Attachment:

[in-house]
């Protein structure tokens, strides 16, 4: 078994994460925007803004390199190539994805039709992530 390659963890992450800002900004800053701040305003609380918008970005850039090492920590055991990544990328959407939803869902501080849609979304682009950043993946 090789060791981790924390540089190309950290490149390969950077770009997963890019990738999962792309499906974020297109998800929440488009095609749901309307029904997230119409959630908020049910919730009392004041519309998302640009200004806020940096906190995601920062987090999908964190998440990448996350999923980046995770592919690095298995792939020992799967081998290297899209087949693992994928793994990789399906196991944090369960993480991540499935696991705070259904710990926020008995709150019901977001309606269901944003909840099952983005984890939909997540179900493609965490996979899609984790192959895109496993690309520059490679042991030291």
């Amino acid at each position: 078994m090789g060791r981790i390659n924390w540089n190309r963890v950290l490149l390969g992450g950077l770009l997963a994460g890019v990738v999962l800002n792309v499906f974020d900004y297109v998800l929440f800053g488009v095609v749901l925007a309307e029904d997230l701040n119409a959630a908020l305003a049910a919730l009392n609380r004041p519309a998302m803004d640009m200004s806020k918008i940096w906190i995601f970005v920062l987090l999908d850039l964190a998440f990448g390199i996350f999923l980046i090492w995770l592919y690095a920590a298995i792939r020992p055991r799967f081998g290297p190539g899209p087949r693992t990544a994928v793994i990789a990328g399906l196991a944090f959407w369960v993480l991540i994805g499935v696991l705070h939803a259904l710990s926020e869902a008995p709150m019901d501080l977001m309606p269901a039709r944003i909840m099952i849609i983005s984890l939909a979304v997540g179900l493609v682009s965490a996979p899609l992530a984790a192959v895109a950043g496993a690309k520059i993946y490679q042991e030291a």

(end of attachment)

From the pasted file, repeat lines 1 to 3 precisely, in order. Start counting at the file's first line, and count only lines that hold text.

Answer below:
[in-house]
């Protein structure tokens, strides 16, 4: 078994994460925007803004390199190539994805039709992530 390659963890992450800002900004800053701040305003609380918008970005850039090492920590055991990544990328959407939803869902501080849609979304682009950043993946 090789060791981790924390540089190309950290490149390969950077770009997963890019990738999962792309499906974020297109998800929440488009095609749901309307029904997230119409959630908020049910919730009392004041519309998302640009200004806020940096906190995601920062987090999908964190998440990448996350999923980046995770592919690095298995792939020992799967081998290297899209087949693992994928793994990789399906196991944090369960993480991540499935696991705070259904710990926020008995709150019901977001309606269901944003909840099952983005984890939909997540179900493609965490996979899609984790192959895109496993690309520059490679042991030291």
């Amino acid at each position: 078994m090789g060791r981790i390659n924390w540089n190309r963890v950290l490149l390969g992450g950077l770009l997963a994460g890019v990738v999962l800002n792309v499906f974020d900004y297109v998800l929440f800053g488009v095609v749901l925007a309307e029904d997230l701040n119409a959630a908020l305003a049910a919730l009392n609380r004041p519309a998302m803004d640009m200004s806020k918008i940096w906190i995601f970005v920062l987090l999908d850039l964190a998440f990448g390199i996350f999923l980046i090492w995770l592919y690095a920590a298995i792939r020992p055991r799967f081998g290297p190539g899209p087949r693992t990544a994928v793994i990789a990328g399906l196991a944090f959407w369960v993480l991540i994805g499935v696991l705070h939803a259904l710990s926020e869902a008995p709150m019901d501080l977001m309606p269901a039709r944003i909840m099952i849609i983005s984890l939909a979304v997540g179900l493609v682009s965490a996979p899609l992530a984790a192959v895109a950043g496993a690309k520059i993946y490679q042991e030291a």